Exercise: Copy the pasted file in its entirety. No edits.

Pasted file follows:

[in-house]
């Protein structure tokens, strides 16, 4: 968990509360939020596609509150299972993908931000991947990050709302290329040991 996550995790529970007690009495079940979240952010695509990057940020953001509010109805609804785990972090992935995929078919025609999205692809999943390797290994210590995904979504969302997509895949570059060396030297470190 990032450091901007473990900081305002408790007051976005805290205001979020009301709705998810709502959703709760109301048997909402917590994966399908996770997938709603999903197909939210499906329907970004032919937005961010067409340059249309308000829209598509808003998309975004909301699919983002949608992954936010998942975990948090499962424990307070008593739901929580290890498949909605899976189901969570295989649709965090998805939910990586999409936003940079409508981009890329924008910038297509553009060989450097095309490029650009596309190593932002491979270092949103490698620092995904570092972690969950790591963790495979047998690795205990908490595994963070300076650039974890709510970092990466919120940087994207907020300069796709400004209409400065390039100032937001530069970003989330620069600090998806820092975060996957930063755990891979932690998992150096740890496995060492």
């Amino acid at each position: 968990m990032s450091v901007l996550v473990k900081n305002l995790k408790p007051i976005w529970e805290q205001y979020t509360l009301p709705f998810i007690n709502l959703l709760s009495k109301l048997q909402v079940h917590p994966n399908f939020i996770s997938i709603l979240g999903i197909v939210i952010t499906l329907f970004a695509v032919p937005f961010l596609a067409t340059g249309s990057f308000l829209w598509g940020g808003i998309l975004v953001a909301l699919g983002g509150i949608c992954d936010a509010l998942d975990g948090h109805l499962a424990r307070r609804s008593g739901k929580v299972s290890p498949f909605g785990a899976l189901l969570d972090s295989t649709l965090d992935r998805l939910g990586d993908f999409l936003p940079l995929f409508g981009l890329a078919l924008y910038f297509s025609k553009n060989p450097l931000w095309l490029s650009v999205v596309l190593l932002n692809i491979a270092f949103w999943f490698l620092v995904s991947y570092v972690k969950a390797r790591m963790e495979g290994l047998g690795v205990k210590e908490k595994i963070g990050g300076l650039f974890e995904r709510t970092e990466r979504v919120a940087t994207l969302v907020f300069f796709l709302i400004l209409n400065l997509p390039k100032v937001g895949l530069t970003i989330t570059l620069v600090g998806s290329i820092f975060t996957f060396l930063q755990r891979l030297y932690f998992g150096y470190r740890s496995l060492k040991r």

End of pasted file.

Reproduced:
[in-house]
């Protein structure tokens, strides 16, 4: 968990509360939020596609509150299972993908931000991947990050709302290329040991 996550995790529970007690009495079940979240952010695509990057940020953001509010109805609804785990972090992935995929078919025609999205692809999943390797290994210590995904979504969302997509895949570059060396030297470190 990032450091901007473990900081305002408790007051976005805290205001979020009301709705998810709502959703709760109301048997909402917590994966399908996770997938709603999903197909939210499906329907970004032919937005961010067409340059249309308000829209598509808003998309975004909301699919983002949608992954936010998942975990948090499962424990307070008593739901929580290890498949909605899976189901969570295989649709965090998805939910990586999409936003940079409508981009890329924008910038297509553009060989450097095309490029650009596309190593932002491979270092949103490698620092995904570092972690969950790591963790495979047998690795205990908490595994963070300076650039974890709510970092990466919120940087994207907020300069796709400004209409400065390039100032937001530069970003989330620069600090998806820092975060996957930063755990891979932690998992150096740890496995060492």
């Amino acid at each position: 968990m990032s450091v901007l996550v473990k900081n305002l995790k408790p007051i976005w529970e805290q205001y979020t509360l009301p709705f998810i007690n709502l959703l709760s009495k109301l048997q909402v079940h917590p994966n399908f939020i996770s997938i709603l979240g999903i197909v939210i952010t499906l329907f970004a695509v032919p937005f961010l596609a067409t340059g249309s990057f308000l829209w598509g940020g808003i998309l975004v953001a909301l699919g983002g509150i949608c992954d936010a509010l998942d975990g948090h109805l499962a424990r307070r609804s008593g739901k929580v299972s290890p498949f909605g785990a899976l189901l969570d972090s295989t649709l965090d992935r998805l939910g990586d993908f999409l936003p940079l995929f409508g981009l890329a078919l924008y910038f297509s025609k553009n060989p450097l931000w095309l490029s650009v999205v596309l190593l932002n692809i491979a270092f949103w999943f490698l620092v995904s991947y570092v972690k969950a390797r790591m963790e495979g290994l047998g690795v205990k210590e908490k595994i963070g990050g300076l650039f974890e995904r709510t970092e990466r979504v919120a940087t994207l969302v907020f300069f796709l709302i400004l209409n400065l997509p390039k100032v937001g895949l530069t970003i989330t570059l620069v600090g998806s290329i820092f975060t996957f060396l930063q755990r891979l030297y932690f998992g150096y470190r740890s496995l060492k040991r």